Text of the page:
‘You’ve got to ask yourself one question. Do I feel lucky? Well, do ya, punk?’
Like the classic, and often misquoted line from Clint Eastwood’s 1970s Dirty Harry movie, a stack of opinion polls and consumer surveys released this week asked voters – rather than punks – how they felt about the federal budget.
Results were mixed and contradictory while the Turnbull government failed to get a major budget fillip and still lags Labor to varying degrees, depending on which poll you look at.
One clear winner – according to Newspoll at least – was Malcolm Turnbull, leaping further ahead of Labor leader Bill Shorten as preferred prime minister.
But it is not clear whether it was the result of the budget or the outrage over Labor MPs falling foul of the never-ending dual citizenship farce.
The Newspoll found 29 per cent of voters thought they would be better off financially after the budget pledged $13.4 billion in personal income tax cuts over the next four years and $140 billion over the next decade.
However, 27 per cent would be worse off.
Slightly more in a Fairfax/Ipsos poll – 38 per cent – thought they would be better off from the three-stage tax plan that will initially provide a $530 tax cut for the average wage earner.
Yet the Essential Research survey found fewer people – 25 per cent – saying it would make a difference to their household budget.
Over half of that online survey thought those who are already better off would gain the most from the budget and less than a quarter thought it was good for them personally.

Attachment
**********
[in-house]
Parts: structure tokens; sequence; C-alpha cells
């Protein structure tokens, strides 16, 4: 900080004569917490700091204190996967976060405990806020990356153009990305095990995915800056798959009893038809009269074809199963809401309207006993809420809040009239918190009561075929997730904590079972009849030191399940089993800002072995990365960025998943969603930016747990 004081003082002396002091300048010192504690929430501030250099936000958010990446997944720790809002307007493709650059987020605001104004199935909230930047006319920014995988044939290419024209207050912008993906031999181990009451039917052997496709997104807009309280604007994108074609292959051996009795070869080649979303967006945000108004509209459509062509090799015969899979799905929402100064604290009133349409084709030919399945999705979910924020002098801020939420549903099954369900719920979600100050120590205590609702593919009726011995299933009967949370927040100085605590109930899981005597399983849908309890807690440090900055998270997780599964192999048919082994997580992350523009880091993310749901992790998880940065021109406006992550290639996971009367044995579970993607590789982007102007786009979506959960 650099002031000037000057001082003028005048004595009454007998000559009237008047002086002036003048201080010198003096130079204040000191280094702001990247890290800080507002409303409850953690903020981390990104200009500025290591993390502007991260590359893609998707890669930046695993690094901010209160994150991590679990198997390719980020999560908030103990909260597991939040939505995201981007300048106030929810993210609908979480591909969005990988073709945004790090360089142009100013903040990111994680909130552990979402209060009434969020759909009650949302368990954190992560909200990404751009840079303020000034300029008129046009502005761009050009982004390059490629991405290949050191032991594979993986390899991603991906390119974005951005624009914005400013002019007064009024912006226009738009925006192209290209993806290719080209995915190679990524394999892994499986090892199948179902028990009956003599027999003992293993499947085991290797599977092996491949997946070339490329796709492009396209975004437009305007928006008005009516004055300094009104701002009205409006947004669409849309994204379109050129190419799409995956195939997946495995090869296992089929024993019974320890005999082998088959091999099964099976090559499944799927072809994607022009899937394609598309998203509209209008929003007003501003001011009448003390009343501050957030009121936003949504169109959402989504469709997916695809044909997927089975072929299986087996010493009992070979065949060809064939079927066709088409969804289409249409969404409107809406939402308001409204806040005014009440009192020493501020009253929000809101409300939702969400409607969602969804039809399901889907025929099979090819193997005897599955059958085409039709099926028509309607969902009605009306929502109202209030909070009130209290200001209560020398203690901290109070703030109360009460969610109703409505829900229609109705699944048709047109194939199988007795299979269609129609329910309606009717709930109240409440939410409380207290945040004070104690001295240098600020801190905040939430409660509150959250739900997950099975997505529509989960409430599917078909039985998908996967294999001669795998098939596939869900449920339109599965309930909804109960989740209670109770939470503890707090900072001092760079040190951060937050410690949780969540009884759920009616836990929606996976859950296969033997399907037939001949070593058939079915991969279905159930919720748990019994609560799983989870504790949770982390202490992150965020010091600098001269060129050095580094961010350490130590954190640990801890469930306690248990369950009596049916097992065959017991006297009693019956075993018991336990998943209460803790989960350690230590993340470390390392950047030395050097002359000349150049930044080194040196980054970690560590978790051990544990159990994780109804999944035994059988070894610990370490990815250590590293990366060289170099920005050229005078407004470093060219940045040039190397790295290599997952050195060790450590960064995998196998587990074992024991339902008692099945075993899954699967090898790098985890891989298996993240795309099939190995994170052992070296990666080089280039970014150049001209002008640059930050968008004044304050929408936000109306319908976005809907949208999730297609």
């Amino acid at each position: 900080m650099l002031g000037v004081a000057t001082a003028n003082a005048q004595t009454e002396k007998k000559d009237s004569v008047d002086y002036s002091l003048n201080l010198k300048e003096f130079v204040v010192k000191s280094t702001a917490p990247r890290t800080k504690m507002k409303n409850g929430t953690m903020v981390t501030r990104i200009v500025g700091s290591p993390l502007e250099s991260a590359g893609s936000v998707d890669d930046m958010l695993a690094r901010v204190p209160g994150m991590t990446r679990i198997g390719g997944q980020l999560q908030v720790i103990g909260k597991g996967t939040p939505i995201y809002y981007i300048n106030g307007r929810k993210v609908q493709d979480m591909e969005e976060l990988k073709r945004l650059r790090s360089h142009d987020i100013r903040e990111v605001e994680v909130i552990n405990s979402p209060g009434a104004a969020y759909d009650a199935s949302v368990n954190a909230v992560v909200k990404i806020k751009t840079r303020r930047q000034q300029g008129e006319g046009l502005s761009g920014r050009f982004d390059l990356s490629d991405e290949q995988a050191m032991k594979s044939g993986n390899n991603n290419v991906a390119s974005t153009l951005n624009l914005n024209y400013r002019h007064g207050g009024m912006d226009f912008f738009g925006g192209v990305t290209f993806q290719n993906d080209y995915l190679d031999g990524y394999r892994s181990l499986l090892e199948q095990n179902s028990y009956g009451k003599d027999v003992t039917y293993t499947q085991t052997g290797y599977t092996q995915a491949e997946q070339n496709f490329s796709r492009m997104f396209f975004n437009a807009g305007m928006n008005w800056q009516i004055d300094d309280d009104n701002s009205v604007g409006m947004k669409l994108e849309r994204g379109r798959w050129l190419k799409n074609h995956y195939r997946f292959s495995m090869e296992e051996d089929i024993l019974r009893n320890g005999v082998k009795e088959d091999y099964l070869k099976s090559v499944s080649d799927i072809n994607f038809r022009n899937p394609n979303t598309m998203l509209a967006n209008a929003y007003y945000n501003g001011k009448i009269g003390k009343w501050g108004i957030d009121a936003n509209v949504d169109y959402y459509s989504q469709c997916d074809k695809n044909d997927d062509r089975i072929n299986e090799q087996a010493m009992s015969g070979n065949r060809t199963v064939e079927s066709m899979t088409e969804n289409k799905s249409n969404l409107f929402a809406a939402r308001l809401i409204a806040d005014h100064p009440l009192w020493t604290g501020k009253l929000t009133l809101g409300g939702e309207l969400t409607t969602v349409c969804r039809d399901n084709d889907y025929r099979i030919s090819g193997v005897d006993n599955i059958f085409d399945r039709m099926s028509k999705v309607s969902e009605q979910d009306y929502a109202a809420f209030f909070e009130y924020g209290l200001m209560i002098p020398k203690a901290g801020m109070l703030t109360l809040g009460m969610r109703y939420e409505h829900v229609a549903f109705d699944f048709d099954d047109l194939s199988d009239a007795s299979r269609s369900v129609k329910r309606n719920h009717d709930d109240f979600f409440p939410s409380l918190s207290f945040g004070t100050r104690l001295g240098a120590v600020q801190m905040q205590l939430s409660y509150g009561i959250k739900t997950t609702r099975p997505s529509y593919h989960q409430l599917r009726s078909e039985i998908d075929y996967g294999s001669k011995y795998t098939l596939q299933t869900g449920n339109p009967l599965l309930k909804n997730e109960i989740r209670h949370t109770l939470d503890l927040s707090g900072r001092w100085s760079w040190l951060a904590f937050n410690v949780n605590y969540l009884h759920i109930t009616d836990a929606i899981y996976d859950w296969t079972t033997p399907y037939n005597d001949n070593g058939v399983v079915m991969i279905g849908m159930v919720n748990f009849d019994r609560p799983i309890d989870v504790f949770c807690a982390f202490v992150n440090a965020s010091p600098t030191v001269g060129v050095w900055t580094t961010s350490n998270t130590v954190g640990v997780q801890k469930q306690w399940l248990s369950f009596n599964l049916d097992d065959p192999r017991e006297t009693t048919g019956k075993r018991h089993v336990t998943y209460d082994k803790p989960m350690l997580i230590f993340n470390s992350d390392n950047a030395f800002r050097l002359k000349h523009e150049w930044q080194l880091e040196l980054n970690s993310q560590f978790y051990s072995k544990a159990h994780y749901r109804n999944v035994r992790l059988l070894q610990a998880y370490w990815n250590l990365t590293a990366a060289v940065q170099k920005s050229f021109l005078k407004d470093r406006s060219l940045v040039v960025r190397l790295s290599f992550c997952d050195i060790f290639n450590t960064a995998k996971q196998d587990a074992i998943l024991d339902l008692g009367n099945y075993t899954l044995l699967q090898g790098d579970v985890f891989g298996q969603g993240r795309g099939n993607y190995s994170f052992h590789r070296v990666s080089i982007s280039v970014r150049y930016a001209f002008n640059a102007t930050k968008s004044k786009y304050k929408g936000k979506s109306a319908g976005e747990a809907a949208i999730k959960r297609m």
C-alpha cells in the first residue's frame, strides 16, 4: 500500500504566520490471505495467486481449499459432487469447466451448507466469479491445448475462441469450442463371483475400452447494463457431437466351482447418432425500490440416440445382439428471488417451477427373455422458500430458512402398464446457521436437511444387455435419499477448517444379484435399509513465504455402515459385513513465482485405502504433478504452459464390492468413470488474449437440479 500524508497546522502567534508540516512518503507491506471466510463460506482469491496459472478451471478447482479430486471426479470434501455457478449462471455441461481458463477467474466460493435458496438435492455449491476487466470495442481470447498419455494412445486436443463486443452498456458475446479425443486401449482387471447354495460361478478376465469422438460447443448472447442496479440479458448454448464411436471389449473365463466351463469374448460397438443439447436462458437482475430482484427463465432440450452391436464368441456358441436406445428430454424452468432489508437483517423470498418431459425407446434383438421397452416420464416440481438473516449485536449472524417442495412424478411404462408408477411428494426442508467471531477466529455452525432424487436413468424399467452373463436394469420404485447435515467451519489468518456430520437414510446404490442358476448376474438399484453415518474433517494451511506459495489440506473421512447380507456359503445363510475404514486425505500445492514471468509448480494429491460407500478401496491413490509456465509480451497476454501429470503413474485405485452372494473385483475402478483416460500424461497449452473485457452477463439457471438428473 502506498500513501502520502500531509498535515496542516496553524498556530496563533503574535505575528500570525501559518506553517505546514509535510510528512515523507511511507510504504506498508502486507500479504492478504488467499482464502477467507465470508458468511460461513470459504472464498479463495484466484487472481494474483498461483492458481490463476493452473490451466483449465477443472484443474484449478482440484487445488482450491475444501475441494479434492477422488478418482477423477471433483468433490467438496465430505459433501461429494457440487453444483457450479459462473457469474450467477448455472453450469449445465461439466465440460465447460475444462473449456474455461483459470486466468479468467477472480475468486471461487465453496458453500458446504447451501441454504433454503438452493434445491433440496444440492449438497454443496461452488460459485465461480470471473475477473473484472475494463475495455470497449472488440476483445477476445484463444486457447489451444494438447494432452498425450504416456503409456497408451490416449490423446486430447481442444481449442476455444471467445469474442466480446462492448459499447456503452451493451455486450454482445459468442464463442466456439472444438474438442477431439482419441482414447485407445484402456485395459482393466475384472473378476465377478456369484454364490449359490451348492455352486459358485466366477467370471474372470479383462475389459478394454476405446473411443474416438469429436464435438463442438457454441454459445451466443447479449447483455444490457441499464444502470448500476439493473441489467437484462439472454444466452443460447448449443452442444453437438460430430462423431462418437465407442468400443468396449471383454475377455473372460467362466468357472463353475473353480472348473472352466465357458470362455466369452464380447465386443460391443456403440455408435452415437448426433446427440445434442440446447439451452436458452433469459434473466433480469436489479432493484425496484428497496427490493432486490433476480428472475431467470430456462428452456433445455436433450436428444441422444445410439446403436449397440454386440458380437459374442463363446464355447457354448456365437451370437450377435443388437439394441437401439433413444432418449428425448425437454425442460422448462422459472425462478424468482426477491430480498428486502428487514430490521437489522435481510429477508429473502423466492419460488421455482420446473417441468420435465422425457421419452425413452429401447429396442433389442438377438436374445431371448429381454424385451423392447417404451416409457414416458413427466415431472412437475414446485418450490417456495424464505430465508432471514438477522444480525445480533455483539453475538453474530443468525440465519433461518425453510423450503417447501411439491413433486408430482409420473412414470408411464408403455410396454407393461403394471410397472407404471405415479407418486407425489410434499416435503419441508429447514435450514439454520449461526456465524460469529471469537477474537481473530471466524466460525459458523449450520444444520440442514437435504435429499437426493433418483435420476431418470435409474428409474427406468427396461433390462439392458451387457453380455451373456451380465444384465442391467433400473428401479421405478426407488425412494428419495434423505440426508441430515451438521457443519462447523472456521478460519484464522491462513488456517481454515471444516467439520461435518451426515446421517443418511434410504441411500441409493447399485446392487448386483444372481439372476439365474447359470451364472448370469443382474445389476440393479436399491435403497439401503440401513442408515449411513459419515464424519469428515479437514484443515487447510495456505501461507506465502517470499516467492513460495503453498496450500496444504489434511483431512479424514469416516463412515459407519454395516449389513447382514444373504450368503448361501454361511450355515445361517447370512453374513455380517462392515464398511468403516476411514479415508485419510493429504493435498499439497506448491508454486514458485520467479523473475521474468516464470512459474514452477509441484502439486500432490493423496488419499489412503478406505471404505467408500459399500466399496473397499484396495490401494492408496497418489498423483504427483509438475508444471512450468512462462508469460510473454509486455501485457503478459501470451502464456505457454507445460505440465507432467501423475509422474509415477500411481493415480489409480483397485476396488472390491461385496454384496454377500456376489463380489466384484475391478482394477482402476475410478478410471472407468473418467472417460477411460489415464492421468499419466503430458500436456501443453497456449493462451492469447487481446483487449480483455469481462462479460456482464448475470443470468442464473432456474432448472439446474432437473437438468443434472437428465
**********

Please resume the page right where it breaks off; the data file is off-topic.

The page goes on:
But at the same time, while over half thought the budget was in the national interest, in another question almost two-thirds thought the budget was more about improving the government’s popularity than improving the economy.
Consumer confidence surveys – pointers to future retail spending – were just as muddled.
The weekly ANZ-Roy Morgan confidence index rose for a fifth straight to a 14-week high, but the monthly Westpac-Melbourne Institute sentiment index declined.
The latter survey found just 10 per cent of consumers expect the budget to improve their finances, 58 per cent saw no change and 19 per cent said their position would worsen.
Westpac chief economist Bills Evans nicely summed up the results.
‘While the overall balance is negative, it is less negative than last year and the ‘best’ response we have seen since we began running this question in 2010.’
At least it gives Treasurer Scott Morrison something to brag about – that his third budget was better than those of his Liberal predecessor Joe Hockey and the last three by Labor’s Wayne Swan.
Evans thought the lack of budget enthusiasm could be that the planned tax reductions will not impact family finances until beyond the next tax year.
The new low and middle-income tax offset of up to $530 kicks off in the 2018/19 financial year starting July 1 but will only be received as a lump sum after an individual lodges their tax return for that year.
In the meantime, consumers continue to struggle with puny wage rises while prices for essential day-to-day items, like petrol, are on the rise.
Figures this week showed wages growth grew by 0.5 per cent in the first three months of this year, keeping the annual rate at 2.1 per cent, only just above the rate of inflation and close to a two-decade low.
Optimists point to numbers in the March quarter report showing that when bonuses are included, the annual rate is 2.6 per cent.
But who’s lucky enough to get a bonus?